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#NotTooYoungToRun: Who wants to keep younger Nigerians out of power?

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Feelers from the just concluded retreat of the joint committee of the National Assembly on the review of the 1999 Constitution, which held weekend in Lagos, suggest that the current leadership of the Federal legislature might have willfully and deliberately thrown aside the clamour for a representation of younger Nigerians in positions of authority.

Sources familiar with the development, lending weight to widespread concerns, claim that the proposed amendment to reduce the constitutionally stipulated ages for electoral offices had been excluded from the final report.

Speaking primarily from what may have transpired at the lower house, a source held that a sub-committee of the chamber had actually opposed the bill making it difficult to advance the agenda at the joint committee of the National Assembly.

Though no official confirmation or denial has been made concerning this reported worrying outcome of the Lagos retreat, analysts contend that in the event it is proven true, the motive of the members in jettisoning the bill will be more unpatriotic than selfless.

The disposition of the much-maligned 8th Assembly comes as a rude shock, especially as it serves as a dampener on a rising global trend that has witnessed the enthronement of a younger generation of leaders in Europe, the Americas, Asia and even Southern Africa, where in countries like the United States, the United Kingdom, Germany, France, Canada, Australia, Denmark, the Philippines, Turkey, and South Africa, candidates as young as 18 can vie for public office.

The agenda to seek the reduction of the approved ages for electoral offices forms the core of the Not Too Young To Run campaign launched by the UN in November of 2016 and January 2017 at offices in Geneva and New York respectively, and approved for launch by the African Union in Addis Ababa.

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In Nigeria, the campaign has enjoyed massive support across the different sections of the country, with young people in their thousands organizing and advocating for the full adoption of the proposed amendments by the National Assembly. The campaign received the endorsement of both the Senate President and Speaker of the House of Representatives leading to commencement of the process in both chambers after it was sponsored by Senator Abdulaziz Nyako in the Senate and Hon. Tony Nwulu in the House, attracting commendation from the United Nations and African Union for what they considered taking the leadership role in the continent of Africa on such a significant matter.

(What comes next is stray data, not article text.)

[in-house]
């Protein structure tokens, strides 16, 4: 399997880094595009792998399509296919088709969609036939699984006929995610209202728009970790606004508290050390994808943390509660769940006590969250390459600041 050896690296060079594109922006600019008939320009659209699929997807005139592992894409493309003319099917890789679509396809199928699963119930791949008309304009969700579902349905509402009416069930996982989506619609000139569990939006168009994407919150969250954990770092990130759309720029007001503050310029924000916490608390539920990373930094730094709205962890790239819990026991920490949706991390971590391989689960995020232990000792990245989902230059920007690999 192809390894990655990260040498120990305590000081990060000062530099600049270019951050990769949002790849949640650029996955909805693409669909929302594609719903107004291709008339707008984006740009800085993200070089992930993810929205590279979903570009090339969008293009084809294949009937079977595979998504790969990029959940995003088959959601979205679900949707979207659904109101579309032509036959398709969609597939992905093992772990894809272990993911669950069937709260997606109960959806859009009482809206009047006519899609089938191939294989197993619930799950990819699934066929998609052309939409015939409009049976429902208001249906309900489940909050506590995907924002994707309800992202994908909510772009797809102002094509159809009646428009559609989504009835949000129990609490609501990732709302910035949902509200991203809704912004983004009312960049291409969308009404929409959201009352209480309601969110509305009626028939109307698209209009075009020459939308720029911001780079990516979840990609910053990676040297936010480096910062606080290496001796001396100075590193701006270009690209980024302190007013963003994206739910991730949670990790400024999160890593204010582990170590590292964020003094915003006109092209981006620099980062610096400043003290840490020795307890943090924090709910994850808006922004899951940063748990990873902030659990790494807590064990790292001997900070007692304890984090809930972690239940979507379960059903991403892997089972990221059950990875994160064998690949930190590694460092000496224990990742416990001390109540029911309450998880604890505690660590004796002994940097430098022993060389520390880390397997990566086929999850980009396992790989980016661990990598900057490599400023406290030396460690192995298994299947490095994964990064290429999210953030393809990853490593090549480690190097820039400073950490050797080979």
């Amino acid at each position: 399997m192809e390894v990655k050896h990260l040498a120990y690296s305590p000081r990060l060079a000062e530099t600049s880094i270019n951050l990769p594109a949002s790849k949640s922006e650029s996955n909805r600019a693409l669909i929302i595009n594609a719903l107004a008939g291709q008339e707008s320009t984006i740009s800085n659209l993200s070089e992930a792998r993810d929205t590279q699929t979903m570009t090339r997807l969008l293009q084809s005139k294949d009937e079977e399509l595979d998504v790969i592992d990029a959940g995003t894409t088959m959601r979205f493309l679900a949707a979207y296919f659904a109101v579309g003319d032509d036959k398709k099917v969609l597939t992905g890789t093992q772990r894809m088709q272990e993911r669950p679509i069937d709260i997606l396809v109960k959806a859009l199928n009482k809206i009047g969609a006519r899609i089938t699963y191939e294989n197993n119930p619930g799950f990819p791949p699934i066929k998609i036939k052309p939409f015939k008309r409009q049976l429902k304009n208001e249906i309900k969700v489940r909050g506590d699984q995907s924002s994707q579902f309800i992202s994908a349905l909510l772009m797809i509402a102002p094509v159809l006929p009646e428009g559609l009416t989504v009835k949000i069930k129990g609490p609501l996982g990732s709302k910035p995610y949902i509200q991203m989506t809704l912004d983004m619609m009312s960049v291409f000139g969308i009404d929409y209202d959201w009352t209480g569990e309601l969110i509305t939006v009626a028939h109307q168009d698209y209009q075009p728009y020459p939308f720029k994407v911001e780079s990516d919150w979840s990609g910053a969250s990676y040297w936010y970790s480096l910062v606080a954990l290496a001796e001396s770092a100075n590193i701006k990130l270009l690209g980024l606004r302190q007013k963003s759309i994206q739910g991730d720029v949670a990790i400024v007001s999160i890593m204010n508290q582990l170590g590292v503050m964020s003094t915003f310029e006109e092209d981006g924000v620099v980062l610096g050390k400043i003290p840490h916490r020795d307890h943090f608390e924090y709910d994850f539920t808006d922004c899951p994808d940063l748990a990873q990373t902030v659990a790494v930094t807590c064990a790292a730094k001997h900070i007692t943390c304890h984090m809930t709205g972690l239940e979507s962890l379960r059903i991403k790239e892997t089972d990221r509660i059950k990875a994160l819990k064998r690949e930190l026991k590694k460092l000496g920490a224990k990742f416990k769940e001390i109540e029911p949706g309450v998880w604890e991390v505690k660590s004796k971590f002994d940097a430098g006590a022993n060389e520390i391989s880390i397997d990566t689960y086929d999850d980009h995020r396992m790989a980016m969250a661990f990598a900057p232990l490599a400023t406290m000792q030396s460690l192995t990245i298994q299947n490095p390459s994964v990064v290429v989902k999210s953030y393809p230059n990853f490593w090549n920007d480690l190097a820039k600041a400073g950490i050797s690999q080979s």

Specifically, the bill seeks to reduce the age criteria for the offices of the President, Governor, Senate, House of Representatives, and State House of Assembly. If the amendment scales through, age criteria for the office of the President will be 30 years as against the current age of 40, that of the Governor will be 30 as against the current age of 35, Senatorial office will also be 30 as against the current age of 35, while House of Representatives and State House of Assembly offices will each be 25 years each as against the current age of 30.

When the bill, whose ultimate objective is to promote youth inclusion in politics towards greater contribution to development, passed 1st and 2nd readings in both chambers of the National Assembly and was subsequently committed to the Senate and House committee on constitution review, palpable satisfaction was evident among advocates who became convinced that Nigeria was primed to join other advanced political systems in the important step of broadening access to political leadership and deepening the roots of the democratic culture.

For the amendment to become finalized however, the joint committee must incorporate it into its report before laying it at plenary for vote. The fate of the bill becomes dire if the committee fails to include it as part of the proposed amendments in the final report. This is why news of the omission of the age criteria amendment from the final report of the joint committee of the just concluded retreat is being received with great shock and apprehension.

It is feared that this latest development, largely seen as an attempt to disregard the will of the majority of young people in the country, will amount to rank retrogression, expose our acute unwillingness to advance with the comity of developed nations, and will ultimately be counter-productive.

While Nigerians await official confirmation or denial of this development, many political watchers contend, that if found to be true, it will amount to deceit and betrayal on the part of the leadership of the National Assembly and members who have gladly received commendations from far and wide for their supposed commitment to progressive political change, and who had maintained all through that they had unflinching support for the campaign.

Others add, that they would be acting as the direct reactionary forces against the very change they promised to advance!

The world watches to see whether Nigerian legislators will fold at the threshold of political history, or whether they would do the needful to lead the continent of Africa in redefining the political system for the benefit of not only its most populous and productive demographic—the youth— but of entire nations.


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About the author

Chidi Chinedu